I'm new in embedded programming. Trying to choose a dsp, they seem very feature rich for my planned usage.

I want to analyze 18 signals (simultaneously or near simultaneously) real time. I want to do FFT analysis to determine every signal's fundamental frequency, phase and amplitude. Send that data for processing to another micro controller to trigger other stuff etc.

So the core functionality i need is, enough i/o and adc's, just enough precision to deal with this task and FFT analysis.

Or all this can be done with a micro controller which is not dedicated to signal processing?

Maybe you can point me to the right direction?

Thank you.

  • 1
    $\begingroup$ 18 simultaneous FFTs goin' on seems like a task that i wouldn't sneeze at. what kind of signals are they? what would be the necessary sample rate? $\endgroup$ – robert bristow-johnson Apr 1 '18 at 19:29
  • $\begingroup$ They are around audio rate (20-20000), mostly simple signals, common wave shapes which you obtain from an oscillator. I just want to get info about them so, maybe the sample rate should be as low as possible to get the enough desired info. $\endgroup$ – Ali Somay Apr 1 '18 at 19:52
  • $\begingroup$ So, how long would your FFTs need to be? this basically means "what's the frequency precision you're aiming for?". Personally, if your maximum sampling rate is 20 kHz, well 18 channels for standard hardware without significant latency restrictions isn't hard (that's a mere cumulative 360 kS/s – a single stereo pair of studio-grade streams at 192 kS/s would be a heavier data load). 18 FFTs in parallel – yeah, that should be OK, too, at these rates, as long as these FFTs don't get overly long; however, FFT complexity increases superlinearly with length, so without that we can't comment. $\endgroup$ – Marcus Müller Apr 1 '18 at 20:03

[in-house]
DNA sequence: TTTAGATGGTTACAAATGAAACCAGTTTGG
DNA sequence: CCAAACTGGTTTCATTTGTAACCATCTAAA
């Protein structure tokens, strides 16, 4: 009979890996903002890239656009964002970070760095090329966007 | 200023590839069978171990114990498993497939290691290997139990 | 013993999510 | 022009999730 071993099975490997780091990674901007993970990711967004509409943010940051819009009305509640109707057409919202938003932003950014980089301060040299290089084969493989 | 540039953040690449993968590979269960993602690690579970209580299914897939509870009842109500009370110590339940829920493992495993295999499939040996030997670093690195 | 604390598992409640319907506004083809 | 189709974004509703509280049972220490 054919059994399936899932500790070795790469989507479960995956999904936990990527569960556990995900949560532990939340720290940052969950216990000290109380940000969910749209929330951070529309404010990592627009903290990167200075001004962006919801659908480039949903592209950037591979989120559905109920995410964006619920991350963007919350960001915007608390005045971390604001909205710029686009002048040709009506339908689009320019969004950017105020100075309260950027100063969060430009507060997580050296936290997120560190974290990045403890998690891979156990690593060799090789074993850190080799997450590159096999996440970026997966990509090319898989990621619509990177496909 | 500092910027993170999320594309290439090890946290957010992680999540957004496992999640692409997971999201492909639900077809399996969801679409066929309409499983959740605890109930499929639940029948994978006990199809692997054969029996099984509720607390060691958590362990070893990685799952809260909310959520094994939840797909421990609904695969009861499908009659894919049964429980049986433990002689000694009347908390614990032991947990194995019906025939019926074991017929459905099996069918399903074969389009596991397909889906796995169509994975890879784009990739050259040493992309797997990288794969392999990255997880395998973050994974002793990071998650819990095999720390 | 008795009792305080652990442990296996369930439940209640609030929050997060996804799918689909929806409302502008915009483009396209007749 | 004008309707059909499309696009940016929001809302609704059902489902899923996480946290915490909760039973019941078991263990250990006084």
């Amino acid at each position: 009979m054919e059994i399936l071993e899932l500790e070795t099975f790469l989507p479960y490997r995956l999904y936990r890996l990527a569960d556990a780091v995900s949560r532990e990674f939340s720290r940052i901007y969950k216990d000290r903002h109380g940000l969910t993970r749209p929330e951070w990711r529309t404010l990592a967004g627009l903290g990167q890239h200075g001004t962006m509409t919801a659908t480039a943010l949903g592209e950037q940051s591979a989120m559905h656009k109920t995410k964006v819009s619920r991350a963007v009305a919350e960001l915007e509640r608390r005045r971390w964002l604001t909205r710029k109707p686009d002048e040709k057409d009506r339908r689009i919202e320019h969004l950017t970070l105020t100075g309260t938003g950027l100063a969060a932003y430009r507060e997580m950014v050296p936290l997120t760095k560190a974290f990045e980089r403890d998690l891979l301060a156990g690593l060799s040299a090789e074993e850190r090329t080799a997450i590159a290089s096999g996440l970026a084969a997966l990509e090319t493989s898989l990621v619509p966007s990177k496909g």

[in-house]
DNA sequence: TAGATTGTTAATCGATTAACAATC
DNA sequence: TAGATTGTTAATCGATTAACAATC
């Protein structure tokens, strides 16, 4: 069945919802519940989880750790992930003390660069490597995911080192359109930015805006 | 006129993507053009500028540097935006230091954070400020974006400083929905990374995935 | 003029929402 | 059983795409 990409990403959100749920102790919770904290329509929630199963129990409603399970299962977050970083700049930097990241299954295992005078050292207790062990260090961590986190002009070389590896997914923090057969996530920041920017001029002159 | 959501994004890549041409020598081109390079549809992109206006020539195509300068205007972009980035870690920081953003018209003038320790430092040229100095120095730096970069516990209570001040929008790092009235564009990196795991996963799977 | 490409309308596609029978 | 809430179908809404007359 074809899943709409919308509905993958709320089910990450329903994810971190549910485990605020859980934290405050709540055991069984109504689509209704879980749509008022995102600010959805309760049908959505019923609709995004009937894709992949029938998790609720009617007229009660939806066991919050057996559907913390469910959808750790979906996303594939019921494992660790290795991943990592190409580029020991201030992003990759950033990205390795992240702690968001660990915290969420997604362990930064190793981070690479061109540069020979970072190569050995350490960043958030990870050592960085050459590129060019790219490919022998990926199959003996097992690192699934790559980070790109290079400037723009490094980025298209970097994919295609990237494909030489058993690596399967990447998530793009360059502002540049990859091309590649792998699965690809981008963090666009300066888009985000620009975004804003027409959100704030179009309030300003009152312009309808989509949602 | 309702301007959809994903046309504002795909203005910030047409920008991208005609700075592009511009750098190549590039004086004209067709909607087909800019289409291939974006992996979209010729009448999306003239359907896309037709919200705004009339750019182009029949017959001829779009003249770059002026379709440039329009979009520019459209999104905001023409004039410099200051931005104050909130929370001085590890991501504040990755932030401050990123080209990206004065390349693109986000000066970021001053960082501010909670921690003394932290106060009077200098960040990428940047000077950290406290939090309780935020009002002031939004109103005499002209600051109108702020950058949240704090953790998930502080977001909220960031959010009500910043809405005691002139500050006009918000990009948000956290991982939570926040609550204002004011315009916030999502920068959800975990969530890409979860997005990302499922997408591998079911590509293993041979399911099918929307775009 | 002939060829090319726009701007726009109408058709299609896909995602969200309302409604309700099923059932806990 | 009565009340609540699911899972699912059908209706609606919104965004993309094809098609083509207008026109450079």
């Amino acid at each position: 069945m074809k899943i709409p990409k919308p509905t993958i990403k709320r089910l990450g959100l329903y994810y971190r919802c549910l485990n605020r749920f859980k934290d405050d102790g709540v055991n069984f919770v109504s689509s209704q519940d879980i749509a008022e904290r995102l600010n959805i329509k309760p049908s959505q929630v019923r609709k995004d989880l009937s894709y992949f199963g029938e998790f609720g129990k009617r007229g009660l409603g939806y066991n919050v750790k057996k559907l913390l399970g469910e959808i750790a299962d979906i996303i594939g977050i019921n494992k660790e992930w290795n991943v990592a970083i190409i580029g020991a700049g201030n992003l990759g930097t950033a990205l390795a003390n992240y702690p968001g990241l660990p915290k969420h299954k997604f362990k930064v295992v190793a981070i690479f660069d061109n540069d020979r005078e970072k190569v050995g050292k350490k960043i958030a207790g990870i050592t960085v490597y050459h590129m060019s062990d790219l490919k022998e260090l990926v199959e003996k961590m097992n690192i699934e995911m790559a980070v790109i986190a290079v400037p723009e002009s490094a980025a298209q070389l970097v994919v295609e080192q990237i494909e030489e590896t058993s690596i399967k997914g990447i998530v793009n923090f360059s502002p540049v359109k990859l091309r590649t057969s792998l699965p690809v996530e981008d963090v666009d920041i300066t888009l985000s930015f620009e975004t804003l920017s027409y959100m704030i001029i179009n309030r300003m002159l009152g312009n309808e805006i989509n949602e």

• $\begingroup$ Problem really is that the FFT requires a solid amount of memory – usually, at least one transform size. With 18 parallel transforms, this can get into the multiple megabytes rather quickly, and then you're really leaving the amounts of memory you usually see in microcontrollers. I really don't think I'd do this in microcontroller firmware – just too much hassle and hand-picking algorithms. You're not indicating any latency constraint - so, really, just get an application processor (I've heard the raspberry pi compute modules are all the rage), and do it on there – totally relaxed. $\endgroup$ – Marcus Müller Apr 1 '18 at 20:05
  • $\begingroup$ But: None of what you describe actually requires an FFT – I'd argue that you want parametric frequency estimators, which might work with less memory at higher CPU cost, and that might work on beefier microcontrollers. However, again, much more complex than just writing software for a fully-blown application CPU! $\endgroup$ – Marcus Müller Apr 1 '18 at 20:08

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